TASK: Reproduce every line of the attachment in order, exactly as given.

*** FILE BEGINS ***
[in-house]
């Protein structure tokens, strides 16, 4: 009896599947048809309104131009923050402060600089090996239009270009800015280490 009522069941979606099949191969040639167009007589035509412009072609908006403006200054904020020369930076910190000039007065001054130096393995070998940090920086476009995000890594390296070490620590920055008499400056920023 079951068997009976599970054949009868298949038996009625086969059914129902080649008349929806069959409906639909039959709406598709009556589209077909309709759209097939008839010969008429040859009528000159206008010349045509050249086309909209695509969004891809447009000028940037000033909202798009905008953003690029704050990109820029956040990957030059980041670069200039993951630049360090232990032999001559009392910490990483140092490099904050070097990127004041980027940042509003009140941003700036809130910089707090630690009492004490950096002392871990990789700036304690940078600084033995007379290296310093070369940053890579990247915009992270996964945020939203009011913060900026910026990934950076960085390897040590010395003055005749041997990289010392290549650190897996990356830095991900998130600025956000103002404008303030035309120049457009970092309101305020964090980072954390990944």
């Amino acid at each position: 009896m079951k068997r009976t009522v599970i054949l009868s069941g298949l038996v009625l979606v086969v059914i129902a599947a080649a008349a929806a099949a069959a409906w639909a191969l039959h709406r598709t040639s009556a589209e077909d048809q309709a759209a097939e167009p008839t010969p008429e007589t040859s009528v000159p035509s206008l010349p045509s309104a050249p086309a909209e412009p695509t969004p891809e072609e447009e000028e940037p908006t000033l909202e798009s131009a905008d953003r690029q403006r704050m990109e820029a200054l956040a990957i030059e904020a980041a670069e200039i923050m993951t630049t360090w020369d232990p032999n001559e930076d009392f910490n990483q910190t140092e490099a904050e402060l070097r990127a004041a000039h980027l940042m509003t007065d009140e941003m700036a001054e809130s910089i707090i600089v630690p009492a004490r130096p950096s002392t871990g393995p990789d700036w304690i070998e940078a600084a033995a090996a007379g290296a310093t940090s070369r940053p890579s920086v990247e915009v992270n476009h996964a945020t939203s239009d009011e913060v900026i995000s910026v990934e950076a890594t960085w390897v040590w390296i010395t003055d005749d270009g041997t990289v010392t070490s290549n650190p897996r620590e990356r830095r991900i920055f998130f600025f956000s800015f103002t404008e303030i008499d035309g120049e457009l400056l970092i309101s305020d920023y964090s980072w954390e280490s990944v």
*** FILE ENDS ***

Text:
[in-house]
């Protein structure tokens, strides 16, 4: 009896599947048809309104131009923050402060600089090996239009270009800015280490 009522069941979606099949191969040639167009007589035509412009072609908006403006200054904020020369930076910190000039007065001054130096393995070998940090920086476009995000890594390296070490620590920055008499400056920023 079951068997009976599970054949009868298949038996009625086969059914129902080649008349929806069959409906639909039959709406598709009556589209077909309709759209097939008839010969008429040859009528000159206008010349045509050249086309909209695509969004891809447009000028940037000033909202798009905008953003690029704050990109820029956040990957030059980041670069200039993951630049360090232990032999001559009392910490990483140092490099904050070097990127004041980027940042509003009140941003700036809130910089707090630690009492004490950096002392871990990789700036304690940078600084033995007379290296310093070369940053890579990247915009992270996964945020939203009011913060900026910026990934950076960085390897040590010395003055005749041997990289010392290549650190897996990356830095991900998130600025956000103002404008303030035309120049457009970092309101305020964090980072954390990944």
């Amino acid at each position: 009896m079951k068997r009976t009522v599970i054949l009868s069941g298949l038996v009625l979606v086969v059914i129902a599947a080649a008349a929806a099949a069959a409906w639909a191969l039959h709406r598709t040639s009556a589209e077909d048809q309709a759209a097939e167009p008839t010969p008429e007589t040859s009528v000159p035509s206008l010349p045509s309104a050249p086309a909209e412009p695509t969004p891809e072609e447009e000028e940037p908006t000033l909202e798009s131009a905008d953003r690029q403006r704050m990109e820029a200054l956040a990957i030059e904020a980041a670069e200039i923050m993951t630049t360090w020369d232990p032999n001559e930076d009392f910490n990483q910190t140092e490099a904050e402060l070097r990127a004041a000039h980027l940042m509003t007065d009140e941003m700036a001054e809130s910089i707090i600089v630690p009492a004490r130096p950096s002392t871990g393995p990789d700036w304690i070998e940078a600084a033995a090996a007379g290296a310093t940090s070369r940053p890579s920086v990247e915009v992270n476009h996964a945020t939203s239009d009011e913060v900026i995000s910026v990934e950076a890594t960085w390897v040590w390296i010395t003055d005749d270009g041997t990289v010392t070490s290549n650190p897996r620590e990356r830095r991900i920055f998130f600025f956000s800015f103002t404008e303030i008499d035309g120049e457009l400056l970092i309101s305020d920023y964090s980072w954390e280490s990944v």